Since then, several other projects, including most recently the European Space Agency’s Planck space telescope, have mapped the CMB and provided evidence for inflation. But scientists are looking for additional evidence in the form of long undulations — called gravitational waves — stretching across the fabric of space. The remnants of these waves could be detected as a faint pattern in the CMB known as B-mode polarization. A reported detection of gravitational waves earlier this year from another project, BICEP2, created a stir in the astrophysics community but turned out to be an artifact of interstellar dust.

Detecting the remnants of gravitational waves is one of the goals of the Atacama Cosmology Telescope (ACT), an international project funded by the National Science Foundation and led by Princeton’s Suzanne Staggs, the Henry DeWolf Smyth Professor of Physics. The team includes Lyman Page, the James S. McDonnell Distinguished University Professor of Physics; Spergel, the Charles A. Young Professor of Astronomy on the Class of 1897 Foundation; and many colleagues at collaborating institutions.

The data collected during the flight of the balloon-borne SPIDER mission in Antarctica — funded by NASA, the National Science Foundation, the David and Lucile Packard Foundation, and the Natural Sciences and Engineering Research Council of Canada; and led by Assistant Professor of Physics William Jones — could also reveal evidence of these waves in the CMB.

The search for gravitational waves is just one of the ways in which the CMB provides opportunities for studying the early universe. The ACT collaboration is also looking for evidence of dark energy, a mysterious force that is speeding up the expansion of the universe, and answers to even bigger questions about the cosmological model. It is clear that the CMB is an important tool for the foreseeable future of cosmology. However faint, it illuminates the distant past, which in turn illuminates the future.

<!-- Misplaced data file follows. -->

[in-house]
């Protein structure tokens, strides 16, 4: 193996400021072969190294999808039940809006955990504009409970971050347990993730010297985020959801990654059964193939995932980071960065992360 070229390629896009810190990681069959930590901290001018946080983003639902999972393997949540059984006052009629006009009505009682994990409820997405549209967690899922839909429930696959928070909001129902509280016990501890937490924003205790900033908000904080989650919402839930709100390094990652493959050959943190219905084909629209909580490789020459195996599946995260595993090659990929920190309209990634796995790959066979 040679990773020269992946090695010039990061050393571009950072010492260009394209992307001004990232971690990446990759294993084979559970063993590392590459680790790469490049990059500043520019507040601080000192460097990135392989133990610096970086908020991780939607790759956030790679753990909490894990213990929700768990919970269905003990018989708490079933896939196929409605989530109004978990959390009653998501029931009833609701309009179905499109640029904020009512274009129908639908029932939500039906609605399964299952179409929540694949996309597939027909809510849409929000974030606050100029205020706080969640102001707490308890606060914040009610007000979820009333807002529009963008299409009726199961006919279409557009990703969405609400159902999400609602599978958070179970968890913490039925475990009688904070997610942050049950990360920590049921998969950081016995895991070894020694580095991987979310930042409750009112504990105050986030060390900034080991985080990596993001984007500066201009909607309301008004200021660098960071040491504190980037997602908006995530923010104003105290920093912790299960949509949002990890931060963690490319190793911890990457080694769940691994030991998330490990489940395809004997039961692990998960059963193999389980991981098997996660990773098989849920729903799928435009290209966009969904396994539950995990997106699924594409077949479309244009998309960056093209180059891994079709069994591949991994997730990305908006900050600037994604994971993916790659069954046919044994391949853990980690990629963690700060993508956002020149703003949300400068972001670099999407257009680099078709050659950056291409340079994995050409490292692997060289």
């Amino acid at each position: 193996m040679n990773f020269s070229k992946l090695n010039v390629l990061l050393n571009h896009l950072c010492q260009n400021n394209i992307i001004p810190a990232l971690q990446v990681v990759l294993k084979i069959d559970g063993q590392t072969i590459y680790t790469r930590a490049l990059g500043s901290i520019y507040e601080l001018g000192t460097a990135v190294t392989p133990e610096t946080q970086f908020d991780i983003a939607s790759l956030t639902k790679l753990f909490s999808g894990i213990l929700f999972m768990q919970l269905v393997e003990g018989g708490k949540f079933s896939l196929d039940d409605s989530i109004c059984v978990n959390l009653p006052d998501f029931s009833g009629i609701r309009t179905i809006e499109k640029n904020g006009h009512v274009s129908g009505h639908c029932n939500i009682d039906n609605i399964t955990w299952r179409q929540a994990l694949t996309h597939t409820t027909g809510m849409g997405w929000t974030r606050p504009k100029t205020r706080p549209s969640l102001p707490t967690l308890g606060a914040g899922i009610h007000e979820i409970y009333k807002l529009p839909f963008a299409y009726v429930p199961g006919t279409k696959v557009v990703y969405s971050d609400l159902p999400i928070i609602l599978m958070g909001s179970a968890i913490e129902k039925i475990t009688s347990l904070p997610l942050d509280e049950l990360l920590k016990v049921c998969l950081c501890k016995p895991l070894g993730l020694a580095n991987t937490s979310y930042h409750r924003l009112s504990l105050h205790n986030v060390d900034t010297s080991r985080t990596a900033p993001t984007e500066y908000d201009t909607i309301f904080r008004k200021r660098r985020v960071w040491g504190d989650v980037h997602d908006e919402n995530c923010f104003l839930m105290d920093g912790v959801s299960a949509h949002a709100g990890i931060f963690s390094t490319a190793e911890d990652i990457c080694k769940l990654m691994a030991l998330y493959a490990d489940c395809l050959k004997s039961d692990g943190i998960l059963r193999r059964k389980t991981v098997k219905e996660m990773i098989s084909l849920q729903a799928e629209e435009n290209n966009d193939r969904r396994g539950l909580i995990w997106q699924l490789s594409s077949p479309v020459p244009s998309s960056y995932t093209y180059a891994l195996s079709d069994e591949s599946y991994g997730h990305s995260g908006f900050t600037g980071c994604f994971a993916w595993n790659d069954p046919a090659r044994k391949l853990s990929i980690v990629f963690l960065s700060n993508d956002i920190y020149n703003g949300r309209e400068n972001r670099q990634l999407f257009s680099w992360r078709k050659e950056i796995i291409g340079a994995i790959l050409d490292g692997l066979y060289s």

–By Takim Williams

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Star formation, black holes focus of new research

Star formation in a box

Star formation in a box. The figure shows star-forming gas clouds from a large-scale computer simulation. With the new Theoretical and Computational Astrophysics Network, researchers will be able to simulate star formation more precisely than ever. (Image courtesy of Chang-goo Kim)

TWO NEW RESEARCH NETWORKS IN ASTROPHYSICS got off the ground this year, one to explore how stars form and the other to study how black holes accumulate matter, with the goal of answering fundamental questions about the universe.